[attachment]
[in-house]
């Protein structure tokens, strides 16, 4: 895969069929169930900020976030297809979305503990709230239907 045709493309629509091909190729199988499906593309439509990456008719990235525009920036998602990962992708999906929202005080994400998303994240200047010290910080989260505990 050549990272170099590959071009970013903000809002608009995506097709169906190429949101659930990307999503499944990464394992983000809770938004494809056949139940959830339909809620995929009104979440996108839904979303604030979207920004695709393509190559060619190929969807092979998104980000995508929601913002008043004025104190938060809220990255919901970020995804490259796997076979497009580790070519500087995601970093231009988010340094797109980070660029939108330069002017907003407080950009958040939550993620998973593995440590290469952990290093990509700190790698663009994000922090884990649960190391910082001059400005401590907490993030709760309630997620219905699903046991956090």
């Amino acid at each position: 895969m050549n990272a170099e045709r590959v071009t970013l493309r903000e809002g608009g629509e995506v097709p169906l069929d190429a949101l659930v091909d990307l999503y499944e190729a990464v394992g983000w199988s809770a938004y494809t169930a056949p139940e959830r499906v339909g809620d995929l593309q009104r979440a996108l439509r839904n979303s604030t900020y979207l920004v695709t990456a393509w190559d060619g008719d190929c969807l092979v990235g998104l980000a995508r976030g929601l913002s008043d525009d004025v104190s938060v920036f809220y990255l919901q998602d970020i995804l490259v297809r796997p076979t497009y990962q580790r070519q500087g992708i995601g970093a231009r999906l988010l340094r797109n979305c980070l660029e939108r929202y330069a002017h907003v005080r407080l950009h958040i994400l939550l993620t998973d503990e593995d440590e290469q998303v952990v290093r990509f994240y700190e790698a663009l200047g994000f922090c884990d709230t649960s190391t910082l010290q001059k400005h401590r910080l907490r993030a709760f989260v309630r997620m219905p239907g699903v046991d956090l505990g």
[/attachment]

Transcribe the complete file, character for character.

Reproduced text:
[in-house]
């Protein structure tokens, strides 16, 4: 895969069929169930900020976030297809979305503990709230239907 045709493309629509091909190729199988499906593309439509990456008719990235525009920036998602990962992708999906929202005080994400998303994240200047010290910080989260505990 050549990272170099590959071009970013903000809002608009995506097709169906190429949101659930990307999503499944990464394992983000809770938004494809056949139940959830339909809620995929009104979440996108839904979303604030979207920004695709393509190559060619190929969807092979998104980000995508929601913002008043004025104190938060809220990255919901970020995804490259796997076979497009580790070519500087995601970093231009988010340094797109980070660029939108330069002017907003407080950009958040939550993620998973593995440590290469952990290093990509700190790698663009994000922090884990649960190391910082001059400005401590907490993030709760309630997620219905699903046991956090």
């Amino acid at each position: 895969m050549n990272a170099e045709r590959v071009t970013l493309r903000e809002g608009g629509e995506v097709p169906l069929d190429a949101l659930v091909d990307l999503y499944e190729a990464v394992g983000w199988s809770a938004y494809t169930a056949p139940e959830r499906v339909g809620d995929l593309q009104r979440a996108l439509r839904n979303s604030t900020y979207l920004v695709t990456a393509w190559d060619g008719d190929c969807l092979v990235g998104l980000a995508r976030g929601l913002s008043d525009d004025v104190s938060v920036f809220y990255l919901q998602d970020i995804l490259v297809r796997p076979t497009y990962q580790r070519q500087g992708i995601g970093a231009r999906l988010l340094r797109n979305c980070l660029e939108r929202y330069a002017h907003v005080r407080l950009h958040i994400l939550l993620t998973d503990e593995d440590e290469q998303v952990v290093r990509f994240y700190e790698a663009l200047g994000f922090c884990d709230t649960s190391t910082l010290q001059k400005h401590r910080l907490r993030a709760f989260v309630r997620m219905p239907g699903v046991d956090l505990g």